Washington's Headquarters Flag






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"Washington's Headquarters Flag"


Description of the flag

   This is an almost square blue flag with 13 white six-pointed stars arranged 3:2:3:2:3 Rather than the normal stars which appear to be composed of triangles, they're composed of three lines that intersect. The ends of the lines are slightly tapered.

   The original of this flag is in the collection of the Valley Forge Historical Society. It is not quite square measuring 27 1/2 inches by 35 1/2 inches. It is made of faded blue silk with the stars appliquéd white silk. Thus the stars appear smaller on the reverse than on the observe.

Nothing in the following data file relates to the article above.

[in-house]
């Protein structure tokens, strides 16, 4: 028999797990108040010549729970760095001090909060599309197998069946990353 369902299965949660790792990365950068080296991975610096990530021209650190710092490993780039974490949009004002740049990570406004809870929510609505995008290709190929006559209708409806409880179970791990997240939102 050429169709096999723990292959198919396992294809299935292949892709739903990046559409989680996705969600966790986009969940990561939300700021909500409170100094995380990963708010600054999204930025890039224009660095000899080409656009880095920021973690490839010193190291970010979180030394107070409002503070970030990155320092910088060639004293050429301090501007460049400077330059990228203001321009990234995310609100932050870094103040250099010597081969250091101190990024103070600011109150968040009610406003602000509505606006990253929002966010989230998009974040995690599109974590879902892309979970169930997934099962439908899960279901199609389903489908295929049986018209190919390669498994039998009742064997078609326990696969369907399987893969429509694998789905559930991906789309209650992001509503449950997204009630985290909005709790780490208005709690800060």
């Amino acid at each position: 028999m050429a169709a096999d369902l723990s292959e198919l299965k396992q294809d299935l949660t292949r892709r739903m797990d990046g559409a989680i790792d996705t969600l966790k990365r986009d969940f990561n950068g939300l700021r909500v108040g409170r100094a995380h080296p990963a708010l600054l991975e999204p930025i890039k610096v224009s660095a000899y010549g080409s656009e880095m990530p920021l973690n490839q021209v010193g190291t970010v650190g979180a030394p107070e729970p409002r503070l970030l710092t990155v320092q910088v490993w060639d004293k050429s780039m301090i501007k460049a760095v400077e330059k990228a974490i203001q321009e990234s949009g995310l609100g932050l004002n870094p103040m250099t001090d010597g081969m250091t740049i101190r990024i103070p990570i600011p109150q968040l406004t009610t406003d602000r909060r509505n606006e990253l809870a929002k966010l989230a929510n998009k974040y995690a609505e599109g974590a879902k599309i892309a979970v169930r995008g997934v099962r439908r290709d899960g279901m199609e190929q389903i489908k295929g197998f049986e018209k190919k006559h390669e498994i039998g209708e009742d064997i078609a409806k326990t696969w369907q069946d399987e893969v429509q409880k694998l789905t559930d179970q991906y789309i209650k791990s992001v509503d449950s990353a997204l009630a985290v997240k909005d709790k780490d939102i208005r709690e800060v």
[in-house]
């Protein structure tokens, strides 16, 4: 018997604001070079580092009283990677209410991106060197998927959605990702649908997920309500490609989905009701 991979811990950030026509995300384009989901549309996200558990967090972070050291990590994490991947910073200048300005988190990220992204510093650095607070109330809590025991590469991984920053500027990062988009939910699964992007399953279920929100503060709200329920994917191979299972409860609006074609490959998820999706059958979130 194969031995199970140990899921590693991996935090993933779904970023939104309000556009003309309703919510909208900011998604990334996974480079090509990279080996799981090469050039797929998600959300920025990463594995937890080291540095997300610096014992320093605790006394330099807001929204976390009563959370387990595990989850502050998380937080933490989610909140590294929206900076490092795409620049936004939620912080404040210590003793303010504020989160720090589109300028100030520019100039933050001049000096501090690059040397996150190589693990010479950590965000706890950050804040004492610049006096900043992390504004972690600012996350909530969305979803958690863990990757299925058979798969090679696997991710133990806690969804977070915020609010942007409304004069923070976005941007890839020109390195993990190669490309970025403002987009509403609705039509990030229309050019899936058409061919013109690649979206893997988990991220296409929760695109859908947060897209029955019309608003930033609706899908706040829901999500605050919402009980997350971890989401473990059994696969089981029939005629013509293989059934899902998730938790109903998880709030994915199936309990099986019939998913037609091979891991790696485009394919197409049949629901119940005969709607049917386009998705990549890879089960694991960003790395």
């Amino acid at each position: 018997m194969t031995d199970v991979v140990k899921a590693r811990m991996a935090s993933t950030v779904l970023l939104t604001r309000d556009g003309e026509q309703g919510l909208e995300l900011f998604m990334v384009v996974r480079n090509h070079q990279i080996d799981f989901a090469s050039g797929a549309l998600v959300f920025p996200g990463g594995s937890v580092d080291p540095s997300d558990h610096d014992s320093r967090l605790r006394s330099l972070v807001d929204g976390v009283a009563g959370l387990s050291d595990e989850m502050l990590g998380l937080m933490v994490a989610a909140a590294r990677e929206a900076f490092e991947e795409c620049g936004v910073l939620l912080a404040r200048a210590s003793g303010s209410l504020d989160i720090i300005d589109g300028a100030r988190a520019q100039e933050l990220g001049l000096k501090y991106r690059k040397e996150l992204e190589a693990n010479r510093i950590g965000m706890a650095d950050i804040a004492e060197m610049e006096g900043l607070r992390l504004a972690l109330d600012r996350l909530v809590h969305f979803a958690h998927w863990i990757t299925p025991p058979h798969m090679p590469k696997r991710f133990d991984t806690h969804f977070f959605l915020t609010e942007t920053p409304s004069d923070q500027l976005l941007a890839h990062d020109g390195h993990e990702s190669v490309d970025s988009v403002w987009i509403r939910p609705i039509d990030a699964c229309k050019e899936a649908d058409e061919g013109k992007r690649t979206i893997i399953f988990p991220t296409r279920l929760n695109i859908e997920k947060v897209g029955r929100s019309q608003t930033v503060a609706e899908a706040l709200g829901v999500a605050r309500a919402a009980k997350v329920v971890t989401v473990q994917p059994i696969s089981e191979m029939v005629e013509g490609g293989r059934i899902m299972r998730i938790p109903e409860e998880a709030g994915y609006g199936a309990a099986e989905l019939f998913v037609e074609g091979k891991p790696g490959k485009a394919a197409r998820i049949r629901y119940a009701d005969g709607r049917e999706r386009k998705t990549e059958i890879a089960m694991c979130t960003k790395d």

William M. Grimes-Wyatt, 21 February 1996

History of the flag

   It is said to be the headquarters standard of General George Washington. It appears in two early postwar paintings, supervised by eyewitnesses, the Battle of Princeton by William Mercer and the surrender of Yorktown by the French artist Van Blarenberghe. It was donated to the Society by Miss Frances B. Lovell, a descendant of Washington's only sister, Betty Washington Lewis.

   It is accepted by experts as being Washington's Headquarters Flag and the standard of the army in 1781.
William M. Grimes-Wyatt, 21 February 1996


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This site was last updated 02/06/16